Overtraining is a bit of a fitness buzzword inciting opinions aplenty – and there’s a fine line between pushing yourself hard enough and knowing when to back off.

Treading this line is really part of the secret of being a good coach and athlete. Overtraining happens when continuous training is carried out without suffcient recovery to the point where sporting performance decreases.

It’s linked with immune suppression, glycogen depletion, performance incompetence and negative impacts on mood and there are a few theories of how overtraining syndrome manifests itself.

They are:


1. The glycogen system theory

This suggests that in a glycogendepleted state you have increased oxidation, an increased breakdown of BCAAs from muscle tissue, increased production of stress hormones and higher levels of 5HT, a precursor to serotonin, which then makes you tired.

Energy balance is a cornerstone to remaining robust and well recovered. The solution is to keep an eye on your intake and expenditure, making sure if it’s at a deficit, you don’t run it too hard for too long.


2. The oxidative stress theory

This proposes excessive training overwhelms the body’s antioxidant defense mechanisms. Increased oxidation increases inflammation, which in turn increases muscle fatigue and slower recovery.

The solution is to eat foods that support antioxidant enzyme systems (berries, pecan nuts and dark chocolate) while cycling training to avoid repeated stress areas. Also, training smart with short, higher intensity sessions, rather than plodding along for hours.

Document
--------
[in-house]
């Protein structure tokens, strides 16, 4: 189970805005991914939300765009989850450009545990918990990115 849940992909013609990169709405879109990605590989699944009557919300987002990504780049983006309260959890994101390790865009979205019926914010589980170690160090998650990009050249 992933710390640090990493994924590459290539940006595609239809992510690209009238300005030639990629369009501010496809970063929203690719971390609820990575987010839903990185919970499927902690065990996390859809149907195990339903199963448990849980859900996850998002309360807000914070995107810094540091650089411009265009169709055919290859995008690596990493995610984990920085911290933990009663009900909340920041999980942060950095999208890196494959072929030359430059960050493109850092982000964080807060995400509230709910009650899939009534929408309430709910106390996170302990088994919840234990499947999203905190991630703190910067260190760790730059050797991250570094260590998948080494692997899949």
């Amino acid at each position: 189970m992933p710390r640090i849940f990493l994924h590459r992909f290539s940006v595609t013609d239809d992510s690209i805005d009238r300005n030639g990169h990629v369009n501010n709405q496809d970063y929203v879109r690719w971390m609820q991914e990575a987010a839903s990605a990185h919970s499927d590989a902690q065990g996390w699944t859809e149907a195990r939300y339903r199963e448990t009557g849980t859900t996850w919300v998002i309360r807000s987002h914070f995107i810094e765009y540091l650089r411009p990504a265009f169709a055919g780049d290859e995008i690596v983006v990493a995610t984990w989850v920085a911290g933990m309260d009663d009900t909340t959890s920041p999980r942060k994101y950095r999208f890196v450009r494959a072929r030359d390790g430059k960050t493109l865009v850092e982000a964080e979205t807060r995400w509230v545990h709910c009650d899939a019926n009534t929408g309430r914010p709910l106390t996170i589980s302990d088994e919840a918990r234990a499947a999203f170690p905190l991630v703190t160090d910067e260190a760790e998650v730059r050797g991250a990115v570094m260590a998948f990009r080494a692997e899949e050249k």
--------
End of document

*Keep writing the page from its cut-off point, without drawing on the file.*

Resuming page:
3. The central system theory

This is when your central nervous system (CNS) gets depleted and you lose your ability to produce stress hormones in response to training or other stressors. In the short term, this involves displacement of BCAAs, increasing 5HT uptake into the brain. In the longer term it involves adrenal hypofunction and dysregulation of the hypothalamus pituitary adrenal axis, which is how your brain talks to the adrenals.

There’s contention around different types of CNS overtraining, but some experts suggest endurance training leads to sympathetic burnout and weights and power training leads to parasympathetic burnout. In both situations the answer is to cut volume while keeping intensity, increase rest days and use plant-based compounds.


4. The cytokine theory

Here we focus on the system imbalance where adaptation through tissue healing and strengthening happens thanks to the activation of local inflammatory response and recruitment of cytokines (part of your immune system that’s usually pro-inflammatory). Stress increases cytokine levels, causing depression-like symptoms.


So, how can you fight overtraining?

Up your fish oils intake, eat more herbs and spices and supplement with ZMA, curcumin, boswellia, resveratrol and quercetin. You should also eat more vitamin D-rich foods and boost your immune system with reishi mushrooms. Sleeping and chilling out should help, too.

Specific nutrients such as colostrum and probiotics can also improve your digestive health and immune system functioning during periods of high stress and higher intensity training. How do you know if you’re overtraining? A new stressor may arrive which you don’t factor in and something will have to give to allow you suffcient time to shift into the parasympathetic recovery mode so you regenerate and repair properly.